Did Luis Suarez and Gareth Bale define Spanish title race?

Karim Benzema, Gareth Bale, Cristiano Ronaldo, Lionel Messi, Luis Suarez, Neymar
The front threes of Real Madrid and Barcelona have scored 195 goals between them this season

Barcelona won the Spanish title on Sunday with a game to spare after a dominant second half of the season.

Heading into the winter break in December, the Catalans were a point behind league leaders Real Madrid, who also had a game in hand.

At that stage, Real's attacking trio of Cristiano Ronaldo, Karim Benzema and Gareth Bale were outperforming their Barcelona counterparts Lionel Messi, Neymar and Luis Suarez by a distance. In La Liga and the Champions League, the Real trio had a combined total of 52 goals in 21 games compared to their Barcelona rivals' tally of 40 in 22.

Real Madrid and Barcelona goals before the winter break
Graphic showing Real and Barca's records before the winter break

Those goalscoring exploits put Real in a position of dominance. But after the winter break, all that changed as Barca overtook their rivals and went on to reach the Champions League final while Real went out at the semi-final stage.

The reason? Well, in part at least, the answer lies with Suarez and Bale. After three goals in 11 games before the break, Suarez returned in the new year - playing more regularly in a central striking role - and scored 19 in 24.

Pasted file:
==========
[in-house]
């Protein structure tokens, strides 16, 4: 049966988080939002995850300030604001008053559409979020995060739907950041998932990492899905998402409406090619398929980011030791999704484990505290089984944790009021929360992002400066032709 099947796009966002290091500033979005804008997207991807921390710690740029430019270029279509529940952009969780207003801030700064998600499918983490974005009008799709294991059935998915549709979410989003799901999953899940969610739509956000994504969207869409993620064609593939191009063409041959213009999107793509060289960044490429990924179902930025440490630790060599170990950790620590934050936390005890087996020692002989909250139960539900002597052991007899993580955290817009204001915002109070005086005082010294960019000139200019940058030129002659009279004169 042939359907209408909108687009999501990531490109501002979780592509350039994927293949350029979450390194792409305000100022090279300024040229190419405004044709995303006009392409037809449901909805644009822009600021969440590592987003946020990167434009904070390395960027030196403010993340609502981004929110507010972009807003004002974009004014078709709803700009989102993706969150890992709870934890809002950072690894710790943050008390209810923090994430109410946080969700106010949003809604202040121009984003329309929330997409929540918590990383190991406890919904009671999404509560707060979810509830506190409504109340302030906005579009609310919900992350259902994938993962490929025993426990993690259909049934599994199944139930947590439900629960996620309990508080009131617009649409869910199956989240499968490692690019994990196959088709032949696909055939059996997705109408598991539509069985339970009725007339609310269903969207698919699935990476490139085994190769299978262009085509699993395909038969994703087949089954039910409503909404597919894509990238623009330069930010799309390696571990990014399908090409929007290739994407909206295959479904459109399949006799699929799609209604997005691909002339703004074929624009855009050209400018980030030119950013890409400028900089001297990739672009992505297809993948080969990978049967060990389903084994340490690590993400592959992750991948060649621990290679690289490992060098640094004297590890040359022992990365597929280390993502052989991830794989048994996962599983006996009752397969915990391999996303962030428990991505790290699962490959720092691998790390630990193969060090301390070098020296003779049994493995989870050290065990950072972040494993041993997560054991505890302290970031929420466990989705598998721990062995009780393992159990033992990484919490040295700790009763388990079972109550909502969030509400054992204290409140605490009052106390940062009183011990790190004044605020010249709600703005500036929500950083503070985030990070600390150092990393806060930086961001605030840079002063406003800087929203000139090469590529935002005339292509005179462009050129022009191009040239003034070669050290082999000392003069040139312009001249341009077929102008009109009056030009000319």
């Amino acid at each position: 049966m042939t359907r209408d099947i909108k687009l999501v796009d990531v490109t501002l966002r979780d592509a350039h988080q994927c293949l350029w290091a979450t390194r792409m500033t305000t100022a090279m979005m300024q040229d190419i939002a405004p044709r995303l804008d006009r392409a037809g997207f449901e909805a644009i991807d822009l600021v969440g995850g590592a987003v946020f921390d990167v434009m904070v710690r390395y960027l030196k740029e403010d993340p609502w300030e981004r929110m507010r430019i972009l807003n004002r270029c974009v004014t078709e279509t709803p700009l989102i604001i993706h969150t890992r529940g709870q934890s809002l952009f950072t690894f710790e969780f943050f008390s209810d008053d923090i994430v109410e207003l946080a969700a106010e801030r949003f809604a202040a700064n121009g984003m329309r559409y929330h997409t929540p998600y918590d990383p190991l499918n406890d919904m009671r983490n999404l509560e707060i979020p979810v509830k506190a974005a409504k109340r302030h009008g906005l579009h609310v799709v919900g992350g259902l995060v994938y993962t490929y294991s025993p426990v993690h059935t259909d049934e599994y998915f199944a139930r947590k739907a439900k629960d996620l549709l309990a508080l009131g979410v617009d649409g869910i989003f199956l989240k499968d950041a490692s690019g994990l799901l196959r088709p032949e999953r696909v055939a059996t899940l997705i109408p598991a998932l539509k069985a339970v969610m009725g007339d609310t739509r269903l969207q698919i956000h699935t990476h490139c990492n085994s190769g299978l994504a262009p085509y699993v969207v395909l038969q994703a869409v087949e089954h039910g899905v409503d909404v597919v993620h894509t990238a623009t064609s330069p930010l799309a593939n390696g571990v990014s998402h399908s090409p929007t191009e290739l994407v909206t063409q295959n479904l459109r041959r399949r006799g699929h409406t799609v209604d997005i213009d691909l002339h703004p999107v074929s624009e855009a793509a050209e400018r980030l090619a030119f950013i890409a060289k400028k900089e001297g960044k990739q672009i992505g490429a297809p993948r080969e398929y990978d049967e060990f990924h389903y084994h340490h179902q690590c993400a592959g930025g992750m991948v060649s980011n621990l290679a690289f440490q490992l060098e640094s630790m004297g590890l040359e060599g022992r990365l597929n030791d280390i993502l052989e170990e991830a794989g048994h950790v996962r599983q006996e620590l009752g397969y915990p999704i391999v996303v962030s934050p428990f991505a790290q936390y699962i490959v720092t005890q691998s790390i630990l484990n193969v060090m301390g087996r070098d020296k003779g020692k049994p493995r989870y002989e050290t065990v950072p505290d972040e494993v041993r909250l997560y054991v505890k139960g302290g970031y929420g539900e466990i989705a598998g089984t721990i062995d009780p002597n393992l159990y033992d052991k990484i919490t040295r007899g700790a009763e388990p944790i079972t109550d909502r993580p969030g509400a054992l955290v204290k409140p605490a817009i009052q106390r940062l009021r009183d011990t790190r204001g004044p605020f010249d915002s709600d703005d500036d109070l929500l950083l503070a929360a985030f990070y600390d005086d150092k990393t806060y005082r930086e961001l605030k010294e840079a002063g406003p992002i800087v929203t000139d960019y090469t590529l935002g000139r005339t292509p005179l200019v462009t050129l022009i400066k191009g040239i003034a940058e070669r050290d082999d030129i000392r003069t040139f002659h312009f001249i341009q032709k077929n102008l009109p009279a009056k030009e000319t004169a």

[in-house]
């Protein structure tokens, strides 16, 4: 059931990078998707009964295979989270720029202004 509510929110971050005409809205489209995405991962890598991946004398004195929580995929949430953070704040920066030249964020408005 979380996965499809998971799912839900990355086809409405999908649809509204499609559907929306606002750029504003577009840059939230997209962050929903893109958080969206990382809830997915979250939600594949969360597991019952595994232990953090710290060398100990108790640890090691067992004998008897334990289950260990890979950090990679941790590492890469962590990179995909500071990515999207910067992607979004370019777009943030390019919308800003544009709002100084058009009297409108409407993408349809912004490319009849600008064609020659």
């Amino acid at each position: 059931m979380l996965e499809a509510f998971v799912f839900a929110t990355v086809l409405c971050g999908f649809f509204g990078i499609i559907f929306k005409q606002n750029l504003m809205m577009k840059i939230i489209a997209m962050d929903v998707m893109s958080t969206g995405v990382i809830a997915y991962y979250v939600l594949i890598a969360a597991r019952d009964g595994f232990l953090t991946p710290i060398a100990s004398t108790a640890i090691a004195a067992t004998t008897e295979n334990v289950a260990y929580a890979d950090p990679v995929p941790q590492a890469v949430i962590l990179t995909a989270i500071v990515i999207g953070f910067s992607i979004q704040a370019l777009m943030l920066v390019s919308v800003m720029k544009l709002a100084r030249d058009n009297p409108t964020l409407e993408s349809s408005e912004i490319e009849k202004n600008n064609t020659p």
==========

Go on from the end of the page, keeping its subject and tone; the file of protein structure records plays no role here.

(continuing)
Just as Suarez helped the Barca trio raise their goals-per-game ratio from 1.81 per 90 minutes to 2.37 (64 in 27 in 2015), so Bale's dip in form led to his pre-break record of nine goals in 17 games - more than one in two - dropping to six in 23, roughly one goal every four games.

That had a major impact on the overall scoring rate of Real's front three and, despite Ronaldo continuing to score at a prolific rate, including a hat-trick on Sunday at Espanyol, their strike rate per 90 minutes dropped from 2.47 goals to 1.39 (39 in 28 in 2015).

Real Madrid and Barcelona goals after the winter break
Real Madrid and Barcelona's record after the winter break

So, why the change in fortunes?

Spanish football writer Andy West explains: "It really has been a season of two halves for both clubs, with Barcelona coming together superbly after January, while Real Madrid have headed in the opposite direction.

"The key for Barca was Luis Enrique finally toning down the rotation policy which bizarrely saw him pick a uniquely different starting XI in each of the first 28 games of the season.

"From January onwards they have developed coherence and consistency, with Messi's new position on the right wing fundamental.

"Real have suffered from a string of injuries - especially Luka Modric - and a dip in form for some key individuals such as Ronaldo and Bale.

"Those factors have gradually eroded their confidence and diminished their effectiveness as a team unit."

Could tiredness be a factor?

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